Despite the rain and the dropping morale, there was one last chance for Napoleon to still win the day, and that was the capturing of Le Haye Sainte, a walled farmhouse compound, as well as the “nearby excavation area known as the Sandpit in the center of the battlefield.” If Napoleon had sent more troops to the area as soon as it was captured, there was still a chance they could’ve overpowered the British army “before the sheer weight of Prussian numbers crushed them,” Roberts writes.
But even though Napoleon had 14 available battalions at the time, he didn’t send them right away. When he did finally decide to send them half an hour later, the opportunity had passed. Wellington had already shifted his strategy in response to the capture of the compound, and sending in those reinforcements was no longer as effective as it would’ve been.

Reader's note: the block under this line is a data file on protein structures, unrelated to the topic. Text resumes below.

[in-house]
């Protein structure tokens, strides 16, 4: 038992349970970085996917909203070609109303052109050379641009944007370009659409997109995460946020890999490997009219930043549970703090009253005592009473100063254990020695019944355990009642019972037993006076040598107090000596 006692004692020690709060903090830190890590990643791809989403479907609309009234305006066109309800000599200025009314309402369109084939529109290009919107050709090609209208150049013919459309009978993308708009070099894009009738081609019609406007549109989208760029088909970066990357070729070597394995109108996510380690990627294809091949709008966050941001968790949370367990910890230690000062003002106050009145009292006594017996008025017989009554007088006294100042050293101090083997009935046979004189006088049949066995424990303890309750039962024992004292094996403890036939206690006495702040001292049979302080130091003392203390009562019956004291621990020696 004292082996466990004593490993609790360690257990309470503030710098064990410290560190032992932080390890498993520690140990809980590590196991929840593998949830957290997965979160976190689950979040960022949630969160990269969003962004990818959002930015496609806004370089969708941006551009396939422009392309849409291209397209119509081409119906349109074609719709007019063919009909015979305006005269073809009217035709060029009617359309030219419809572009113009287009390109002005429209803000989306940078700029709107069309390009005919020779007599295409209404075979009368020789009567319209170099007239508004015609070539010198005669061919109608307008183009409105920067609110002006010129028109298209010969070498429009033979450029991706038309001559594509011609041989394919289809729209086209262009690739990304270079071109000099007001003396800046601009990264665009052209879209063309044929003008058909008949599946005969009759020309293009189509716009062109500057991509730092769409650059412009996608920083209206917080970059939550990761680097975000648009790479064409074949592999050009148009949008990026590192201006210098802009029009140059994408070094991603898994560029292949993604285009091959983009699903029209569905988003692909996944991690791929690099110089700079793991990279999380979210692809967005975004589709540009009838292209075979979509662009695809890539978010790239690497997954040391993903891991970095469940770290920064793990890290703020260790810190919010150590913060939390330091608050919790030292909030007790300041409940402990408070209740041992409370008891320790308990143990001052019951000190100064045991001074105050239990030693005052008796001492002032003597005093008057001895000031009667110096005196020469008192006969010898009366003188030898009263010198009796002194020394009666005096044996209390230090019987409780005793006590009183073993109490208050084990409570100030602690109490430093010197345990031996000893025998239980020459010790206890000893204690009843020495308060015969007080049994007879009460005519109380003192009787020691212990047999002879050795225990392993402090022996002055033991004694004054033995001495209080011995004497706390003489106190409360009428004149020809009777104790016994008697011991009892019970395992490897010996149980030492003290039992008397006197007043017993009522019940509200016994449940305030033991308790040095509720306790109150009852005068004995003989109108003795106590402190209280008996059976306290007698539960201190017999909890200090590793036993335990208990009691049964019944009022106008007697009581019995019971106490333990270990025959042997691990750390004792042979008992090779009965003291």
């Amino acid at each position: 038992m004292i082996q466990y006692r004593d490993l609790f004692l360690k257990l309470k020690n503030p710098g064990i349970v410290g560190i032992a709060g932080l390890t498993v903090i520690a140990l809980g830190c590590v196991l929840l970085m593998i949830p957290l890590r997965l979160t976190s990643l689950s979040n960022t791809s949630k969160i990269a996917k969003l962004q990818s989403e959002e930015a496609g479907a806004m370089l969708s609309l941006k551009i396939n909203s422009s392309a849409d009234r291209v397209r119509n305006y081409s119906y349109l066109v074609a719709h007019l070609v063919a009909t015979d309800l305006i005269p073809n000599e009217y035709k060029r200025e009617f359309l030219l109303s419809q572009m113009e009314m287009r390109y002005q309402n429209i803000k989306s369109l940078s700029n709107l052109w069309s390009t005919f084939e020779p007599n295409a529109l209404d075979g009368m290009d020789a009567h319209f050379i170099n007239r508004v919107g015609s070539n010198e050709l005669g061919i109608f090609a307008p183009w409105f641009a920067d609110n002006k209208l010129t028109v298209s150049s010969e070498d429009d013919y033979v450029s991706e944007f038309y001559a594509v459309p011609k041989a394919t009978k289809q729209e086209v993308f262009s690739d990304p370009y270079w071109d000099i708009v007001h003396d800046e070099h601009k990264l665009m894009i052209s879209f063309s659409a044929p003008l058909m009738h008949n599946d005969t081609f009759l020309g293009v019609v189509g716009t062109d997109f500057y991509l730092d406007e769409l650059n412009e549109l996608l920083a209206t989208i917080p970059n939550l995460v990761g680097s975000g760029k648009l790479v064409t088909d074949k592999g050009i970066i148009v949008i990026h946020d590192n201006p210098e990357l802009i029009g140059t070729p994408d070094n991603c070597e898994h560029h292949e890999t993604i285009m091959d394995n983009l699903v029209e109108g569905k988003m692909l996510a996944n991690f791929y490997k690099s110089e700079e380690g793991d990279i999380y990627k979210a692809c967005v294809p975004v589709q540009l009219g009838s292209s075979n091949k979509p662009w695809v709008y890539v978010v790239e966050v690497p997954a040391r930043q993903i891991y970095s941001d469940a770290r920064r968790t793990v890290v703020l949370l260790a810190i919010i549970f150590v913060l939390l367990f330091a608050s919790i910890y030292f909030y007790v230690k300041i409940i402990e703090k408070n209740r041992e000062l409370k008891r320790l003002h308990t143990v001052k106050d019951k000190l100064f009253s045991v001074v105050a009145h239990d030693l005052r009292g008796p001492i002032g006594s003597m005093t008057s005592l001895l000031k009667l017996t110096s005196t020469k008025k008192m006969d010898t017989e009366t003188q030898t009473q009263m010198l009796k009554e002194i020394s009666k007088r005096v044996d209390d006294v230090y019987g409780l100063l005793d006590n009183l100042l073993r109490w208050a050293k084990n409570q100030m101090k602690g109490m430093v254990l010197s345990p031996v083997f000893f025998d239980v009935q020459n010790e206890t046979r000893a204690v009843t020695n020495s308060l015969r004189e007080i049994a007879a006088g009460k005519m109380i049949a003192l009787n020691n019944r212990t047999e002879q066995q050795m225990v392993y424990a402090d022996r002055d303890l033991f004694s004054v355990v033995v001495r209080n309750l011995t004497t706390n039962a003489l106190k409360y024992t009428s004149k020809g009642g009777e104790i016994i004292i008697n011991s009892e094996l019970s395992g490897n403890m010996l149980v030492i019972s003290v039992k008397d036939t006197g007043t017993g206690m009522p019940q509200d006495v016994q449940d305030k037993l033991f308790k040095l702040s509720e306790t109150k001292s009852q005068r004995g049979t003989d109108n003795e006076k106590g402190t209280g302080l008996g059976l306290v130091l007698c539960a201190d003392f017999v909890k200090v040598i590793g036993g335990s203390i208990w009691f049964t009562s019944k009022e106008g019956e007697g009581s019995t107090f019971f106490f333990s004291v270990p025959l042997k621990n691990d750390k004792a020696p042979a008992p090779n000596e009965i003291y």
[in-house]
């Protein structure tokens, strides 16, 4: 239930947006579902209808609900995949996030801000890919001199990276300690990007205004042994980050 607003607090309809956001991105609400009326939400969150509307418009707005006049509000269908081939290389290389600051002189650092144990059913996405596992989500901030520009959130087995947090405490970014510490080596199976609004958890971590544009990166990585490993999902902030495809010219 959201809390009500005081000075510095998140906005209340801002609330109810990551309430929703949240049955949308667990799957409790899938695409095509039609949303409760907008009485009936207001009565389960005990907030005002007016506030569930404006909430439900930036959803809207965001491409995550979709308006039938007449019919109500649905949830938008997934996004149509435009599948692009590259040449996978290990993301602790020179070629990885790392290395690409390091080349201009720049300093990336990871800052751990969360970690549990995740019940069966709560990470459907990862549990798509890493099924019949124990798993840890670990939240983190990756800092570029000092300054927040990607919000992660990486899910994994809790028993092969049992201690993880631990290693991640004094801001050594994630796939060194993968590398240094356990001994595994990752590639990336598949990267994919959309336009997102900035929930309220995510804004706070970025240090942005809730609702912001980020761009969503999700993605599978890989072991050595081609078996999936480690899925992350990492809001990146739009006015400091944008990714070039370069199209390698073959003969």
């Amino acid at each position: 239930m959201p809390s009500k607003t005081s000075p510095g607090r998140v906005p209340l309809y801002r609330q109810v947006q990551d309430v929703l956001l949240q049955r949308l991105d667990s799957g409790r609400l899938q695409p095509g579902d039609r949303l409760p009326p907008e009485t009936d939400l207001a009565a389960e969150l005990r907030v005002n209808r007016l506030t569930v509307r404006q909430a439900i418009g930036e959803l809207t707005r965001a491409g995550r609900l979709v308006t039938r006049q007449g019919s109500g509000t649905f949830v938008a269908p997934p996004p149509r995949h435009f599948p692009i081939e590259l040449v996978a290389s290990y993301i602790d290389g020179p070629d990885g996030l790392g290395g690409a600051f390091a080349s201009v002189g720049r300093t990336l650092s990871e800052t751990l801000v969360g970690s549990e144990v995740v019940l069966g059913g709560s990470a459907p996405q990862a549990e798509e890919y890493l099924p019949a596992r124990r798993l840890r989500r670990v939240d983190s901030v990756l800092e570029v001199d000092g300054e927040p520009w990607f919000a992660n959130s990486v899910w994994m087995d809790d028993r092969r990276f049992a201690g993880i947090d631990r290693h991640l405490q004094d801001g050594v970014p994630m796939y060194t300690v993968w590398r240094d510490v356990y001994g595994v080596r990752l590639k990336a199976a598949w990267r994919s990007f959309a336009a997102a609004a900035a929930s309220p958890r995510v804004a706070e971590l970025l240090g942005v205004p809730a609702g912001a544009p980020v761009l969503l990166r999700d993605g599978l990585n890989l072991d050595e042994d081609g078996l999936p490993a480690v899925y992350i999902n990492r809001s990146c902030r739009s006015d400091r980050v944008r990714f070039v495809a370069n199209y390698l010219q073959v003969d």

Napoleon didn’t fully accept that the battle was over until around 8:00 PM that day, when his Imperial Guard made its final attack and was quickly forced to retreat. “Sauve qui peut!” soldiers were crying out, or “save yourself if you can.” According to Roberts, Napoleon told a nearby general, “Come, general, the affair is over — we have lost the day — let us be off.”